Portland limestone

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The Cenotaph, in Whitehall, London, is made from Portland stone.
Portland Stone quarry on the Isle of Portland
Seafarer's Sculpture by Michael Dan Archer. It has 108 pilars in Portland stone. Portishead marina, Somerset

Portland limestone is a limestone which was deposited in the latest stage of the Upper Jurassic period. It was first found on the Isle of Portland, Dorset.[1] However, it occurs over a much wider area, including France.

The strata are beds of white-grey limestone separated by beds of chert.

Formation[change | change source]

Origin[change | change source]

Portland limestone was formed in a shallow, warm, sub-tropical sea on the continental shelf of what is now western Europe.

Limestones are mostly made of calcium carbonate. This comes originally from the bodies of many small organisms which build their shells or framework out of CaCO3 crystals.[2] An example is the type of protist called coccolithophores.

"[Coccolithophores] were the first organisms to bring about a steady rain of calcium carbonate from the upper, illuminated zone of the ocean towards the deep sea".[3]p144

On the continental shelves of the world photosynthetic organisms, like coccoliths, bacteria, and algae, produce calcium carbonate. Many animals, like bivalves and coral reefs, then use it to make their shells or other structures. Carbonates are rocks formed from these sources, plus any CaCO3 which is precipitated out of solution.

Florida Bay[change | change source]

Florida Bay, the shallow lagoon behind the Florida Keys, is a model for the conditions which produced limestones on the continental shelf. Of course, all the species were somewhat different then but, as an ecosystem, it is similar.

In the Florida Bay a type of flowering plant called sea grass is in abundance. Also in abundance is white, milky water full of calcium carbonate. This is mainly formed by Melobesia, a small red alga which lives on the sea grass.[3]p151 Finally, the organisms produce huge amounts of slime, which is a polysaccharide. There is good reason to think the slime is produced by microorganisms to control the way their carbonate skeletons are formed.[3]p139

Florida Bay is a flat platform which has laid down a huge amount of carbonate rock.

"You have to drill for more than 3000 feet before you reach a different rock type, and that is of Cretaceous age—some 70 million years ago".[3]p158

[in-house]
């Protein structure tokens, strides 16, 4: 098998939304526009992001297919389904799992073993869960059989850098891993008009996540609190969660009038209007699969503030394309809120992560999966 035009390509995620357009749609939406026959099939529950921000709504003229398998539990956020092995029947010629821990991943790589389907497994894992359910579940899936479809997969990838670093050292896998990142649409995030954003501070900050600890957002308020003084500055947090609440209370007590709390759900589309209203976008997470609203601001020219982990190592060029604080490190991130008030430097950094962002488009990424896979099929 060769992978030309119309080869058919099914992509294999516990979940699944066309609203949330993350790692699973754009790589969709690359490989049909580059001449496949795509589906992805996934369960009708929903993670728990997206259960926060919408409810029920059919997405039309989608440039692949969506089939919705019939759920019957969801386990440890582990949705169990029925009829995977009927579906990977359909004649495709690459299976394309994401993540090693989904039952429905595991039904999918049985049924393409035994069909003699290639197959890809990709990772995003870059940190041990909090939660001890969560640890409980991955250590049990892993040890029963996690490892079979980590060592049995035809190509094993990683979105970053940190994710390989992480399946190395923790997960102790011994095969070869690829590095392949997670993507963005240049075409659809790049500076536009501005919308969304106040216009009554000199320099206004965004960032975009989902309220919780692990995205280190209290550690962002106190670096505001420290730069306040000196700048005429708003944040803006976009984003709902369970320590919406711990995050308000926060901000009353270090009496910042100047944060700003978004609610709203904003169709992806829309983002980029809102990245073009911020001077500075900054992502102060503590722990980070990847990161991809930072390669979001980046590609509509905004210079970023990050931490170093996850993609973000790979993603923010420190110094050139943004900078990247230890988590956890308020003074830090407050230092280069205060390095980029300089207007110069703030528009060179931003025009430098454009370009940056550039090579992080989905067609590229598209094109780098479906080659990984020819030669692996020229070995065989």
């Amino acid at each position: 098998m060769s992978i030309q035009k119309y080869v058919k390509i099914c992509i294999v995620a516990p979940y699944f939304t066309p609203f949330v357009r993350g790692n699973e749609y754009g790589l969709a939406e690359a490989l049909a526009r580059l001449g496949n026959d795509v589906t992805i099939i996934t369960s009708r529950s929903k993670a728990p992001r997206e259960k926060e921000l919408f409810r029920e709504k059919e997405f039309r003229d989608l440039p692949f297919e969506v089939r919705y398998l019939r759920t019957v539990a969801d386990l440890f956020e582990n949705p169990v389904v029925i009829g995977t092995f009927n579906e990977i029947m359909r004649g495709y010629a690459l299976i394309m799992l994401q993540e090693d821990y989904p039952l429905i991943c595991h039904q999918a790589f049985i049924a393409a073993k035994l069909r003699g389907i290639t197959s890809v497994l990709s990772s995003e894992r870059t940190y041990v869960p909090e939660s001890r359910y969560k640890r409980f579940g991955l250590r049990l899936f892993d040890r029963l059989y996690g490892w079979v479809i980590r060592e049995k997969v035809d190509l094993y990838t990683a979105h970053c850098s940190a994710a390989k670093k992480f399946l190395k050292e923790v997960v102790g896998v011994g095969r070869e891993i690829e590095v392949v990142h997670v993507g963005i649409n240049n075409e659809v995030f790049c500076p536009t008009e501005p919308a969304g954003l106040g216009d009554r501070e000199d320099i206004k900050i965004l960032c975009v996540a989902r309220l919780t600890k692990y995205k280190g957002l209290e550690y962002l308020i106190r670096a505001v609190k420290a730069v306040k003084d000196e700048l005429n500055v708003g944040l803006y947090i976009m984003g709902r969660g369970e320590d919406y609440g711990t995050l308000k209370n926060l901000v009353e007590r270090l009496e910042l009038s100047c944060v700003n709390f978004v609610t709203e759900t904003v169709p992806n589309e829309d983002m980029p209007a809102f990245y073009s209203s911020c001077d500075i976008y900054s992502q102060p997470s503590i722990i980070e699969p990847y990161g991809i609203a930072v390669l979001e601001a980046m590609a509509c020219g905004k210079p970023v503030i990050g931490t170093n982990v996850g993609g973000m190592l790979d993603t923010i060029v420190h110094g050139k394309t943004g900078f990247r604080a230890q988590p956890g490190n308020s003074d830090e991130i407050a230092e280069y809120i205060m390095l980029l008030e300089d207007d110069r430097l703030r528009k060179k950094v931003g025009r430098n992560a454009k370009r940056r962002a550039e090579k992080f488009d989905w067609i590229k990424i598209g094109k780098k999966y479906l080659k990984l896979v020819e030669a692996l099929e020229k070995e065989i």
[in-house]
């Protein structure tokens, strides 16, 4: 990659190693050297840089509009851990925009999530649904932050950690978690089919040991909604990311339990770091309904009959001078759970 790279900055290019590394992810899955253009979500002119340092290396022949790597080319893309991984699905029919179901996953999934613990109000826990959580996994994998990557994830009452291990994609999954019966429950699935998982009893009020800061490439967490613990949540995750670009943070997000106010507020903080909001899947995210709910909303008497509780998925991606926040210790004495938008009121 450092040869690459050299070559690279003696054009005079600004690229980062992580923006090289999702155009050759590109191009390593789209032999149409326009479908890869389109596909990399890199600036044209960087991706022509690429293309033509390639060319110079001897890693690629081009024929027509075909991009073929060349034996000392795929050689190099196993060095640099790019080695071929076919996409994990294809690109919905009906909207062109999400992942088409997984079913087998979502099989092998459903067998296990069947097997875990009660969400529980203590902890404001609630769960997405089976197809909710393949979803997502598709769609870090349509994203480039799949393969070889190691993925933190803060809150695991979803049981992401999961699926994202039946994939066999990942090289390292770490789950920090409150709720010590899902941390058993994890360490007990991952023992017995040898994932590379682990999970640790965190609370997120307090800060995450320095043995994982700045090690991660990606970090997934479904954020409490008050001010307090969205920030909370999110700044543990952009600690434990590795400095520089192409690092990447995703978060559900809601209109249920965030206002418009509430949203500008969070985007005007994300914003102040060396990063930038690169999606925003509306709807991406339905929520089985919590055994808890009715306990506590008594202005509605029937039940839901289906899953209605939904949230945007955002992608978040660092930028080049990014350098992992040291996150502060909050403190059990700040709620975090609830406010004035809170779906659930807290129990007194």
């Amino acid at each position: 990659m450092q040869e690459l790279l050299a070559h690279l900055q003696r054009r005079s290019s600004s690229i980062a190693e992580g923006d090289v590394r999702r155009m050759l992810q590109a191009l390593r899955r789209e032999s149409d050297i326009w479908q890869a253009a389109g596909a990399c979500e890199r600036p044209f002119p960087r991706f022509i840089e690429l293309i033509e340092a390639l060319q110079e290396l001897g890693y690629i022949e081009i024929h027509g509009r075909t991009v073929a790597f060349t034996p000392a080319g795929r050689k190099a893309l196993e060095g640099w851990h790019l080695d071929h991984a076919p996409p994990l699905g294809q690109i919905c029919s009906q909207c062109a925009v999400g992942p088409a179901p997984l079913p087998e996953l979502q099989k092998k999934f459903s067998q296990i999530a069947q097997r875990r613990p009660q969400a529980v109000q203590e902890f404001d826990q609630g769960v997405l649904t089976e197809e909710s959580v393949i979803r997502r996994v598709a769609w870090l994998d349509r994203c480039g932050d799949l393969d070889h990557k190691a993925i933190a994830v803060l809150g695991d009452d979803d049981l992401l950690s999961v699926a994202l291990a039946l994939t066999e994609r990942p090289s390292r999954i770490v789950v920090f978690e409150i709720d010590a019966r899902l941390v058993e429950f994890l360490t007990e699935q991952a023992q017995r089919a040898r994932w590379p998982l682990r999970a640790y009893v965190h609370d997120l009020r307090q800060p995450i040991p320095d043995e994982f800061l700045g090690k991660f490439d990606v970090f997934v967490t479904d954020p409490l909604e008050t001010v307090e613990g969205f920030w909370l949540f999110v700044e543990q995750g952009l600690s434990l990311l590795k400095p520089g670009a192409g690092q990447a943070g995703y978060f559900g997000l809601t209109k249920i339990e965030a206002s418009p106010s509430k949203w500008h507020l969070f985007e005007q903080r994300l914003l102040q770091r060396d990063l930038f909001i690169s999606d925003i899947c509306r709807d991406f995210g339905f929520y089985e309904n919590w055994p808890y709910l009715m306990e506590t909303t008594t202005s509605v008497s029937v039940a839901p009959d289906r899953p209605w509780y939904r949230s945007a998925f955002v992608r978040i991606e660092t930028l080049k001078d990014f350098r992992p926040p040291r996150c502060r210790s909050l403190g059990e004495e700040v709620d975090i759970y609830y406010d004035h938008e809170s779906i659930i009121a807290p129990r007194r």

Later events[change | change source]

Carbonate rocks are different in different places and at different times. This is because varied organisms lived there and produced the carbonate. Also various events happened, like underwater landslides and earthquakes, which disrupted the beds. Sometimes the deposition of carbonate was interrupted, and different organisms produced silica, which we see as beds of chert.

In the Portland sandstone, much of the limey mud was laid down with bits and pieces of shells or sand. These became coated with layers of lime mud, and formed small balls (less than 0.5 mm diameter). Over time, countless billions of these balls, known as "ooids" or "ooliths", became partly cemented together by more calcite, to form the oolitic limestone we call Portland limestone.

Practical uses[change | change source]

As a building stone[change | change source]

It has been widely used as a building stone in the British Isles, though it is relatively expensive.

It was used seen in major public buildings, such as Buckingham Palace, St Paul's Cathedral and the British Museum. It is also exported to many countries. Portland stone is used in the United Nations headquarters building in Manhattan, for example.

Portland stone is hard enough to resist weathering but soft enough to be worked (cut and carved) by stonemasons. This is one of the reasons why it is so good for monuments and architecture.[4]

In a cement[change | change source]

In 1824 Joseph Aspdin invented a cement by burning a mixture of limestone and clay. The limestone he used was Portland linestone, and so he patented the term Portland Cement. Builders quickly recognised that it was better than older cements, although more expensive. It is still widely used in the building trade today.[4]

References[change | change source]

  1. West, Ian 2012. Ian West's website on the Jurassic Coast and more. Includes the Isle of Portland and its surrounds. Soton.ac.uk
  2. Lapo 1986. Traces of bygone biospheres. Synergetic Press: Oracle, AZ.
  3. 3.0 3.1 3.2 3.3 Westbroek, Peter 1991. Life as a geological force: dynamics of the Earth. Norton, New York. ISBN 0-393-30817-0
  4. 4.0 4.1 Gerhartz W. ed (1986). "Cement and concrete: p492". Ullmann's Encyclopedia of Industrial Chemistry. 5th ed, vol A5. VCH, New York.